Sunday, October 24, 2010
My girlfriends and I have been working on establishing a tradition we've dubbed the Sunday Funday Club where we get together once a month on a Sunday and do some kind of activity that we've all wanted to do (i.e. go to a museum, visit a pumpkin patch, etc). Inspired by Item 16: Learn to Knit, my great friend Amy volunteered her time to host a Sunday Funday Club to teach us.
Amy, Sheila, Kelly and I got together last Sunday to spend the afternoon knitting washcloths and had an incredible time! Amy provided each of us with knitting notebooks chock full of information such as abbreviations, patterns and "how to" guides.
Here she is! She's a great teacher :)
I'm not exactly a crafty girl but feel that I picked up knitting rather quickly! We learned how to make slip knots, cast on (basically getting the yarn on the knitting needles) and the difference between knitting and purling (but only Sheila was advanced enough to actually purl...Kelly and I stuck to knitting).
Here's my beginning of a washcloth!
After we got started, Amy came around to each of us to help us find a knitting rhythm and to fix any errors or mistakes we had made. While the yarn turned from balls into washcloths, we chatted and giggled the afternoon away. We took a short break to enjoy homemade apple pie ala mode and some hot tea. It was delicious!
I've spent the last week working on my new washcloth and am excited to start my next project....a scarf! A big thanks to Amy for being a great teacher and thanks to Sheila and Kelly for learning a new skill with me! Item 16: Learn to Knit is officially complete :)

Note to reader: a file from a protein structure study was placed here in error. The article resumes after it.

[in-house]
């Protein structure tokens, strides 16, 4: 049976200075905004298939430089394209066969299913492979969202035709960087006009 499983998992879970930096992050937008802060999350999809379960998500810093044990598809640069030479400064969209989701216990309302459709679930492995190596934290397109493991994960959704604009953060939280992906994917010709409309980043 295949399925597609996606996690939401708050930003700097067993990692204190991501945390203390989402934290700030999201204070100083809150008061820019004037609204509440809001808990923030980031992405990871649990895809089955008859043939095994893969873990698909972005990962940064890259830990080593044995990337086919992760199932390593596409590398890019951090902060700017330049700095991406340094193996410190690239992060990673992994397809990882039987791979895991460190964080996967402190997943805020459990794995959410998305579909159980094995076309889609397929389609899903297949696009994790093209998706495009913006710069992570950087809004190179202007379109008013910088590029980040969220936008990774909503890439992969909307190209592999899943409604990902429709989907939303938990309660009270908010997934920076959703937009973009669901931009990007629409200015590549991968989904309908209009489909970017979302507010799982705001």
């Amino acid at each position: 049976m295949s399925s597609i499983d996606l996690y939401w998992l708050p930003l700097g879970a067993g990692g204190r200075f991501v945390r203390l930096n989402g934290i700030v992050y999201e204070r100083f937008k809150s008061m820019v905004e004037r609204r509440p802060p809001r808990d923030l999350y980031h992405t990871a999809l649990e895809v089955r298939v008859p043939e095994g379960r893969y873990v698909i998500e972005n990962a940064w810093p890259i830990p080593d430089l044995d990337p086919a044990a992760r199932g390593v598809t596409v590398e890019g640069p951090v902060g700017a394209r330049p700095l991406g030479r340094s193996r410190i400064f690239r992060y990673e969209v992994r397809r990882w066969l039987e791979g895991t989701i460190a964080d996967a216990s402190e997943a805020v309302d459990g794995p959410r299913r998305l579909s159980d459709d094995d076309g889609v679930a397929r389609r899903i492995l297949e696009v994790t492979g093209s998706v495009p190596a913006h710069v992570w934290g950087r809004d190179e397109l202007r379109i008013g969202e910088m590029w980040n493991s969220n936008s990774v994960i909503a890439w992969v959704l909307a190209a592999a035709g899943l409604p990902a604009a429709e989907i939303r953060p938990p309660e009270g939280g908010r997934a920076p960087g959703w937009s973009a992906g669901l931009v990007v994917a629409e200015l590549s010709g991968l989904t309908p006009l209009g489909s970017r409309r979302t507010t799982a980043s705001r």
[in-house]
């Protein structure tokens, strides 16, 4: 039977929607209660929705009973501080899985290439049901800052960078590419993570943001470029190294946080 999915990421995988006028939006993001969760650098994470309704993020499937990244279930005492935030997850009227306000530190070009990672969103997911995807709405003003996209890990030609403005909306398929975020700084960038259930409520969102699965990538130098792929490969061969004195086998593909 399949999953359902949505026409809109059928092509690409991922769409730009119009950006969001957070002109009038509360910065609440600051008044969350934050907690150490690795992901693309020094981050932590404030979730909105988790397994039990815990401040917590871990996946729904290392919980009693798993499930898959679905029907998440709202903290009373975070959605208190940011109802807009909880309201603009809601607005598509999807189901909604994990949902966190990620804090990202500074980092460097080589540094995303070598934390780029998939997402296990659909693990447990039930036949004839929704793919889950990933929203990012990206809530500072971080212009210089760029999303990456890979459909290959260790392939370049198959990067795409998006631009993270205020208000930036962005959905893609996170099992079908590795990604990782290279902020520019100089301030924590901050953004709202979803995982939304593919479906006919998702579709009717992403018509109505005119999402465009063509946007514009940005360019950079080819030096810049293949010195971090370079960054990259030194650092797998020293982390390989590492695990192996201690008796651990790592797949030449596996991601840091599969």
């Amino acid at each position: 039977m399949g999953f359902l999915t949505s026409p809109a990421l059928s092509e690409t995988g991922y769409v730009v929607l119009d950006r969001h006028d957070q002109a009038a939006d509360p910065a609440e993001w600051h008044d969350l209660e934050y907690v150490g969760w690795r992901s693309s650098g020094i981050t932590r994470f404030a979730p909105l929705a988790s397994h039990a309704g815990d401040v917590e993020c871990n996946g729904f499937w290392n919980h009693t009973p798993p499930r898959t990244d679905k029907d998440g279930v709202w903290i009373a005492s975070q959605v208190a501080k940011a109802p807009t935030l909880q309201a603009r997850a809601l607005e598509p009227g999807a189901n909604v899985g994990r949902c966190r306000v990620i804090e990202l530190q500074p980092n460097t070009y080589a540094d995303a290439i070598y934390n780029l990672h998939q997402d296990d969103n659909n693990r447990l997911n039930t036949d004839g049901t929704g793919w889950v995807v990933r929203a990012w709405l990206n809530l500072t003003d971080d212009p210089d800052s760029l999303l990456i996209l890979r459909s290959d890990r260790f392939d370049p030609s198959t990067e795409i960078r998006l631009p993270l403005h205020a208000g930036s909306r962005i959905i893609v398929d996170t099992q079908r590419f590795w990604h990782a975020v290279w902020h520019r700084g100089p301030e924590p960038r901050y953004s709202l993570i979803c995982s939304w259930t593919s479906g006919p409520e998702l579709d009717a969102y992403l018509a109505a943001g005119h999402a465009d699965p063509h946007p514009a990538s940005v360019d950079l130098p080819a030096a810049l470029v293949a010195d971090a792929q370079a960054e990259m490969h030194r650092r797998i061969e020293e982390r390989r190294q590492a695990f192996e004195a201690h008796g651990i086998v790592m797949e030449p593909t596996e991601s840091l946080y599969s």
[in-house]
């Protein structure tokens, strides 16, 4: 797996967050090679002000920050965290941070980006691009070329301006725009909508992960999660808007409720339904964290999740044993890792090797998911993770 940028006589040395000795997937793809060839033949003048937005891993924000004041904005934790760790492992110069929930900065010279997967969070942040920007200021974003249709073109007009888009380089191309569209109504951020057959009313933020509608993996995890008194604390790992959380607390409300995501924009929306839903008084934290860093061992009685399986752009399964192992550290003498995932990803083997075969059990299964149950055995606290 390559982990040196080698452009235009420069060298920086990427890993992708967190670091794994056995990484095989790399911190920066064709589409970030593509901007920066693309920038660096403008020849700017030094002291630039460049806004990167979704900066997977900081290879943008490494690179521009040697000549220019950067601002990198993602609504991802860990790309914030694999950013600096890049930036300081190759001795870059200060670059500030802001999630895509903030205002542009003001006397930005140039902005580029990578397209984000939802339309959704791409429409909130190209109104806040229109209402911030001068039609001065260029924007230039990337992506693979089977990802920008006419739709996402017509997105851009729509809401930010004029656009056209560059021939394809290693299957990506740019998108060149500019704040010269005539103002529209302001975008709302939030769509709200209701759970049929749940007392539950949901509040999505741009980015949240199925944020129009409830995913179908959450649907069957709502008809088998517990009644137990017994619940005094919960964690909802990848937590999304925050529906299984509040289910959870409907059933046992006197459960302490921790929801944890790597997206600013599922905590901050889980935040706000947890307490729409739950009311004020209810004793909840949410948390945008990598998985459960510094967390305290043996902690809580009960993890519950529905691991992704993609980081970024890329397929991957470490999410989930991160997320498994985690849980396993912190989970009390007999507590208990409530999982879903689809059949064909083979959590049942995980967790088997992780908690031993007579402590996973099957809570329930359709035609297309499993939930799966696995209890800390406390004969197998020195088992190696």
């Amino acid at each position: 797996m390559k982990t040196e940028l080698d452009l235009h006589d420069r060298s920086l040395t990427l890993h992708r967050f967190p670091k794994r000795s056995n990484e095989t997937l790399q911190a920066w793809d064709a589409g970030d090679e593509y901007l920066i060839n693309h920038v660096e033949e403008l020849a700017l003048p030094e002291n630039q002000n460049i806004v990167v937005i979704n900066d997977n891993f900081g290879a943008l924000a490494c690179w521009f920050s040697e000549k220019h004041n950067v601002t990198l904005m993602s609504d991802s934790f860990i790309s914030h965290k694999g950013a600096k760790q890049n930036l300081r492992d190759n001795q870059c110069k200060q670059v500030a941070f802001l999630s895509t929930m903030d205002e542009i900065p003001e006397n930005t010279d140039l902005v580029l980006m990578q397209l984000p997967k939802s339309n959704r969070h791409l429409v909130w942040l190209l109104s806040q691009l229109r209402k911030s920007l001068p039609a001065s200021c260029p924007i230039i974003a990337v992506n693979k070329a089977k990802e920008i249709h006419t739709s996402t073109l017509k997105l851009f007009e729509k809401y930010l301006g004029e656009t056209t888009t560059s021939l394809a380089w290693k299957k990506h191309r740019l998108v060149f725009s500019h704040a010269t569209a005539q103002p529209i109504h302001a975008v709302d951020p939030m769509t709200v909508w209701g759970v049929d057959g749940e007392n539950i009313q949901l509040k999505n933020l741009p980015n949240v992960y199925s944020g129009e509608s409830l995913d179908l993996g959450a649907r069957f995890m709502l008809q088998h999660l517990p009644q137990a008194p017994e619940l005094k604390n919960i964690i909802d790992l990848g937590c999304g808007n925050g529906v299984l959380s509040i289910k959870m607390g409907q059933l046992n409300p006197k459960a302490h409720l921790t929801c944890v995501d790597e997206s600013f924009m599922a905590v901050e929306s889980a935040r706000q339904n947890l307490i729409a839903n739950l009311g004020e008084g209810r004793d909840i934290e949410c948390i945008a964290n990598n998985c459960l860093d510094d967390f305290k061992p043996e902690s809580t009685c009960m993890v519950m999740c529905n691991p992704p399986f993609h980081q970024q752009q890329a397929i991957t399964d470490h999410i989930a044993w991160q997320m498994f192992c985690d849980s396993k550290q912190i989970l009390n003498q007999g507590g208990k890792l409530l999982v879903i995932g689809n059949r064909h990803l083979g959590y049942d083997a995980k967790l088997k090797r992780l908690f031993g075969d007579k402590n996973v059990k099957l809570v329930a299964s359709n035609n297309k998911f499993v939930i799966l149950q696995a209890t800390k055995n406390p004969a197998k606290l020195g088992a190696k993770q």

Wednesday, October 20, 2010
Adding Item #5 - Plant a Tree quickly earned a spot on my list as it just seemed like the right thing to do. In our polluted world, I wanted to give a little green back to mother Earth and do my part to enrich the air and soil.
Hippie-dippie reasons aside, I also have always wanted to be good at gardening. It just seems like one of those domestic skills that so many of my girlfriends have taken to naturally that I just can't do...you know like cooking, sewing, and cleaning (can't do a one of them). My lucky spouse...he married a domestic gem, didn't he?
Anyway, a number of things have contributed to my not-so-green thumb including forgetfulness, frequent out-of-town trips, and complete disregard for planting instructions or watering. Also, I have a phobic-level fear of snakes that makes it virtually impossible for me to go into my backyard between May and September. I know it's irrational and I don't care...keep those spawns of the devil away from me.
So, in efforts to let out my inner tree-hugger, catch up with my domestically-progressive friends and prove to the snakes that I am not afraid, planting a tree seemed like a great lesson in gardening and a small step towards saving the planet (and I waited until October until all the snakes were gone...partial fail).
To make things as difficult as possible, the location I selected for our tree was the home to an Aspen stump. So, first things first, I had to dig out the stump.
A much more difficult task than I had anticipated...the spouse helped me out with his ditch-digging experience from college landscaping jobs and a chainsaw.